One other thing that’s increasing: pressure. Every year there is greater pressure on producers to show regulators and customers that their goods are sourced ethically and sustainably. It’s as if the whole world is now from Missouri, saying, “Show me” when it comes to the integrity of products they purchase. Ingredients now matter as much as, if not more, than the end product. To many modern consumers, ingredients are the end product, whether it’s the wheat going into your cereal, or the cotton going into your jeans.

Trends in Global Supply Chain Management

Before becoming the CEO of his latest company, he was the founder of a successful duffel bag direct-to-consumer brand called Blue Claw Co. There, he maneuvered through the arduous obstacles faced by brands that manage the push and pull of global politics on their young companies. It was through this experience that inspired him to build Softline Brand Partners as the solution for vertical brands who are focused on insulating themselves from the industry and market fluctuations (from materials to production to shipments). Softline has become the go-to for DNVBs seeking the type of partnerships that scale from zero to one. A network of domestic and foreign manufacturing plants, the company heralds its partnerships: from startups like Bespoke Post and Leesa Mattress to retail titans like Timex, Woolrich, and Allen Edmonds.

In a recent discussion with Blitzer, here’s what he had to say about the industry:

We’ve grown accustomed to operations like Gin Lane and Red Antler successfully building product brands from sample to market. We’re the company that works with you before you complete the brand development phase. For us, the ultimate partnership would be inline with those legendary marketing agencies. Let us build a better product pipeline and make their jobs easier.

DNVB founders are in a tough position. Not only are the tech (online retail) and acquisition (paid advertising and social) vital components to achieve growth; managing the supply chain may be the most important of the three core competencies. As global trade increases in volatility, brands that are not managing their own product manufacturing (in house or through partnership) will be at a distinct disadvantage.  A brand is not truly vertical unless the founders have a stake in production. The end consumer can observe the difference. There are brands who are thriving thanks to successful partnerships.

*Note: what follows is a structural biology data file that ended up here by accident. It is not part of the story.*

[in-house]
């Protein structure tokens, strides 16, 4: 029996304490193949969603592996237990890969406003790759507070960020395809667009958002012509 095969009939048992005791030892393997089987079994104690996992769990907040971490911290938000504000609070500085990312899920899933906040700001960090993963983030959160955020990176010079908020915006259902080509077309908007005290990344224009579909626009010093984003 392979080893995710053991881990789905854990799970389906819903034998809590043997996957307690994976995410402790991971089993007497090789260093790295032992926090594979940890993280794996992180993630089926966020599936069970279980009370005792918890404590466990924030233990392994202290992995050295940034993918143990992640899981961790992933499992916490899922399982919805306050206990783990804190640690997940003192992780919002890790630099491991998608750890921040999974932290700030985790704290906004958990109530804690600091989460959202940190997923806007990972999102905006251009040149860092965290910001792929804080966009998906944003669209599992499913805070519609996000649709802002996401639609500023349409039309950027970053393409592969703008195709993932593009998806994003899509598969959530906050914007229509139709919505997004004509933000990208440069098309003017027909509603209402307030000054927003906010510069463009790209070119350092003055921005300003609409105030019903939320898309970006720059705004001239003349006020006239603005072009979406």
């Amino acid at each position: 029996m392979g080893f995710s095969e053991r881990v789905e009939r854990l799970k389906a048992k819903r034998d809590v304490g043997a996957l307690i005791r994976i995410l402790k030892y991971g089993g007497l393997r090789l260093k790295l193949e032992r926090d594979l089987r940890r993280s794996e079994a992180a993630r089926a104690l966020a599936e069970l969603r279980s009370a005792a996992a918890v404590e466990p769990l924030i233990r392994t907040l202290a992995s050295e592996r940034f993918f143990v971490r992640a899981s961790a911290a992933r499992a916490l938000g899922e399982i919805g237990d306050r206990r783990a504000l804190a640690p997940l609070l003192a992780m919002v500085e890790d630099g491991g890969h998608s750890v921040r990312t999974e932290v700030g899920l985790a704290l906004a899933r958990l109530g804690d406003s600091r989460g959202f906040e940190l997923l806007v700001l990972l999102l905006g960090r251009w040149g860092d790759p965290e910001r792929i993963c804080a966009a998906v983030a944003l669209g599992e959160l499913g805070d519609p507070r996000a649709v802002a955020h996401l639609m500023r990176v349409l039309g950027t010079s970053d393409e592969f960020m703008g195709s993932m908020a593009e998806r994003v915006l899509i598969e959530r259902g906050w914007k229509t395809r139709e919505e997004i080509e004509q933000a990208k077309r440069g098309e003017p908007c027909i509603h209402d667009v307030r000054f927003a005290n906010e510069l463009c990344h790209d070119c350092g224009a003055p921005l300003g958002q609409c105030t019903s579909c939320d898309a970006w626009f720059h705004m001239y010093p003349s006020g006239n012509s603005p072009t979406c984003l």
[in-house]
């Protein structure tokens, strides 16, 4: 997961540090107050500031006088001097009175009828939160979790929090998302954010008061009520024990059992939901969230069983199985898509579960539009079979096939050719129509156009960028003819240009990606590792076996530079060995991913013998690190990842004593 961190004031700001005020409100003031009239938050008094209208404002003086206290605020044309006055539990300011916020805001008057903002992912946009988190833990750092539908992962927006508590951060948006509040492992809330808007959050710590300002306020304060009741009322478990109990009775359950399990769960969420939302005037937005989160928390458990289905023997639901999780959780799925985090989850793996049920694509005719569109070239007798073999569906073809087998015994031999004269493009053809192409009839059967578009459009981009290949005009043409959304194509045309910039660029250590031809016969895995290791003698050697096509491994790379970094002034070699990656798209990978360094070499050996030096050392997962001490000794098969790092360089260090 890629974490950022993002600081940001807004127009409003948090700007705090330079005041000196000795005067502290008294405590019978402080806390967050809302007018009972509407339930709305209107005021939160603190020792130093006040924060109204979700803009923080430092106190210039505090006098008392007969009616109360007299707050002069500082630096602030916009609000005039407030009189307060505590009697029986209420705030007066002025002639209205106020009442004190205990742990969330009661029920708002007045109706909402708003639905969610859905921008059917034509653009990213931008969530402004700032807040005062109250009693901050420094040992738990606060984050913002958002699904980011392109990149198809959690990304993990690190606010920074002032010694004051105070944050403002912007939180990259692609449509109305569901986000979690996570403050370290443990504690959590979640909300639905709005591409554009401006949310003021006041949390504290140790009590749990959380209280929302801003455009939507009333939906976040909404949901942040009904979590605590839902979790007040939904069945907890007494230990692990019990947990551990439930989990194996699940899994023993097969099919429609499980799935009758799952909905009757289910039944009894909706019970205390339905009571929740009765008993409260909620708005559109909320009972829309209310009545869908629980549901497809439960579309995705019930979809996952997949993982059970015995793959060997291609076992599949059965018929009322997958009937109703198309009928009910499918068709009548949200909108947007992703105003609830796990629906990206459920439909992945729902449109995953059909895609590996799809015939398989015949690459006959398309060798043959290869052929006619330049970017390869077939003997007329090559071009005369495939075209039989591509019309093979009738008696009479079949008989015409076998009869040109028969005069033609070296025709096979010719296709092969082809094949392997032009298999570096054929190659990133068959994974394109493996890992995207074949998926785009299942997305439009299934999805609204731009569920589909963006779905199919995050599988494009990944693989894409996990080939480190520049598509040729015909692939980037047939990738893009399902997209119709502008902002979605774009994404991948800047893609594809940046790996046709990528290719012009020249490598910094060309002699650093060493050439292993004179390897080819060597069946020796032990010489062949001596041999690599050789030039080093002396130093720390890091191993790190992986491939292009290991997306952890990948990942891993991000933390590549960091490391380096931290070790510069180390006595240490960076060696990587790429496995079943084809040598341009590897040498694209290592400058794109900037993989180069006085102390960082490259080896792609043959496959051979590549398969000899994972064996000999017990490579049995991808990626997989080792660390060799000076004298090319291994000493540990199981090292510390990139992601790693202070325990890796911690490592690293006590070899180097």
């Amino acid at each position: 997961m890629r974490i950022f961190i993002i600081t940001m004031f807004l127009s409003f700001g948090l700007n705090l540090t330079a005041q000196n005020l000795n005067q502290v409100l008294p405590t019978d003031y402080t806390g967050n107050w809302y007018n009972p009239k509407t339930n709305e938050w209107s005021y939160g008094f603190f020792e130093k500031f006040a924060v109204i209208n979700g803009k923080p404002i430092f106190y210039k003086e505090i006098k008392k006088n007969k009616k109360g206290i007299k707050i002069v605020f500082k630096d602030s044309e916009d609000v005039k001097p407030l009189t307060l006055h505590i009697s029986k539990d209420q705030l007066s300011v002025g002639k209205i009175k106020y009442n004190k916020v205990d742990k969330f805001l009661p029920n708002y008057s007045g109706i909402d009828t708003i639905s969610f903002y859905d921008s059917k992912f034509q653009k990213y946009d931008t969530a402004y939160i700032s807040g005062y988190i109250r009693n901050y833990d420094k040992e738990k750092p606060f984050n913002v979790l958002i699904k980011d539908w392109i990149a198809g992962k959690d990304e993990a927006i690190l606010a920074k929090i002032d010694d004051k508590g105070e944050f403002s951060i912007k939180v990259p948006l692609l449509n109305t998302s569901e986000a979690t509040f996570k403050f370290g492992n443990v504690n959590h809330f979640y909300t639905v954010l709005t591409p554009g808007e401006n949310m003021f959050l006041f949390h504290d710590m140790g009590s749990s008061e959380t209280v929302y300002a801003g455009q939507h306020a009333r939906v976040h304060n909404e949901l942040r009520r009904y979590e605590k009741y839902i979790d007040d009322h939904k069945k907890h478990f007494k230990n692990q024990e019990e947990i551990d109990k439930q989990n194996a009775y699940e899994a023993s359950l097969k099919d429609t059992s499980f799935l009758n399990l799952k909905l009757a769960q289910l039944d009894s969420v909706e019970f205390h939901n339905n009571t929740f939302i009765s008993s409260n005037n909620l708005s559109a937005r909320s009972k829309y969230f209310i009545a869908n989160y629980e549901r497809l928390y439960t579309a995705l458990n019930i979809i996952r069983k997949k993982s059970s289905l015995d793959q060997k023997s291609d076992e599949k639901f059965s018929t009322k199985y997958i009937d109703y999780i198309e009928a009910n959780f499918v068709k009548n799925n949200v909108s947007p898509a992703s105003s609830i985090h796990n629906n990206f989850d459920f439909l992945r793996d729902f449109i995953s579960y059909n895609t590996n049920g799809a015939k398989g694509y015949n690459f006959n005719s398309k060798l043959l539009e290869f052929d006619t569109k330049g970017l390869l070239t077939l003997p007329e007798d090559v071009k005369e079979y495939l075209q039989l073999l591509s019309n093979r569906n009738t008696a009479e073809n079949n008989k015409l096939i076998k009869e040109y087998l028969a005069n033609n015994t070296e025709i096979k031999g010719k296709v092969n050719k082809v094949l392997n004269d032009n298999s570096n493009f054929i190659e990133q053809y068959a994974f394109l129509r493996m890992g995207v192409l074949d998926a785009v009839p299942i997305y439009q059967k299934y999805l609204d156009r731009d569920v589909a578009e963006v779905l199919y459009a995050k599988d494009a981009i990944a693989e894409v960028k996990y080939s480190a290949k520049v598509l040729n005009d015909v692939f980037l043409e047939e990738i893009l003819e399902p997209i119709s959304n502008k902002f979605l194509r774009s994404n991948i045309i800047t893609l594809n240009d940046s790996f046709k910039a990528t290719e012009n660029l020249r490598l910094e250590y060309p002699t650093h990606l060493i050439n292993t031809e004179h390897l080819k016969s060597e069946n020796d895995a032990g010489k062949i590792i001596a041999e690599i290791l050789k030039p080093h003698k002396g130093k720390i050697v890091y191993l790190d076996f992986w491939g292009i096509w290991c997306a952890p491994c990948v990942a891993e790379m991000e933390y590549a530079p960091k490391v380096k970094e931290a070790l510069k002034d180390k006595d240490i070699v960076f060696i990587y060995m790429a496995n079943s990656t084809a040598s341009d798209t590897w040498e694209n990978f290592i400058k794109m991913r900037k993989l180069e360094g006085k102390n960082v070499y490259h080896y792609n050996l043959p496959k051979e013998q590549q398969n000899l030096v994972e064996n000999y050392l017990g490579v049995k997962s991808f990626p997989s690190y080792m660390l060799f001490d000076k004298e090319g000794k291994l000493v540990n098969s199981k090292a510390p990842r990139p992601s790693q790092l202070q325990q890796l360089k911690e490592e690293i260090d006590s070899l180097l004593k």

From Member Brief No. 27

Fashion Nova is not a traditional DNVB. The fashion brand began as a very small group of retail stores in Los Angeles’ B-level malls. The brand relaunched in 2013 as a digitally native brand and achieved rare air. Instagram, influencers, and consumers-turned-evangelists amassed one of the most effective top funnel efforts in brand-side eCommerce. Needless to say, they’ve built a blueprint for legacy businesses that are looking to reinvent themselves for the digital commerce age. 

Fashion Nova’s manufacturing turn-around is reportedly best-in-industry. CEO Richard Saghian can move from idea to sample to production in under 72 hours by working with close to 1,000 factories. As a result, the five-year-old website releases new designs faster than most fast fashion houses. This means that typical consumers can look like their celebrity and social media icons within a few days of their red carpet appearances. 

The founders who possess the sophistication to navigate trade and supply chain superiority will become the leaders of their product categories. While technical prowess and customer acquisition successes receive the majority of the press buzz, it’s supply chain excellence that empowers brands to maintain the agility and growth potential that characterized DNVBs from the start.

Read more of the issue here.

By Web Smith | Edited by Meghan Terwilliger |About 2PM

Editor’s note: If you would like an introduction to Softline Brand Partners, feel free to reach out. 

Member Brief No. 9: The New Retargeting

Sign In

Senator Lindsey Graham peered over to Zuckerberg and asked if Facebook held a “monopoly” on the social networking market, to which Zuckerberg replied, “It certainly doesn’t feel like that to me.” But no, Facebook does not have a direct competitor. And for agencies and brands, there are implications to consider.

What would the regulation of Facebook look like?

Look no further than Europe’s General Data Protection Regulation Act (GDPR) set to go into effect on May 25, 2018

Read more by signing in. Not a member yet? Learn more here.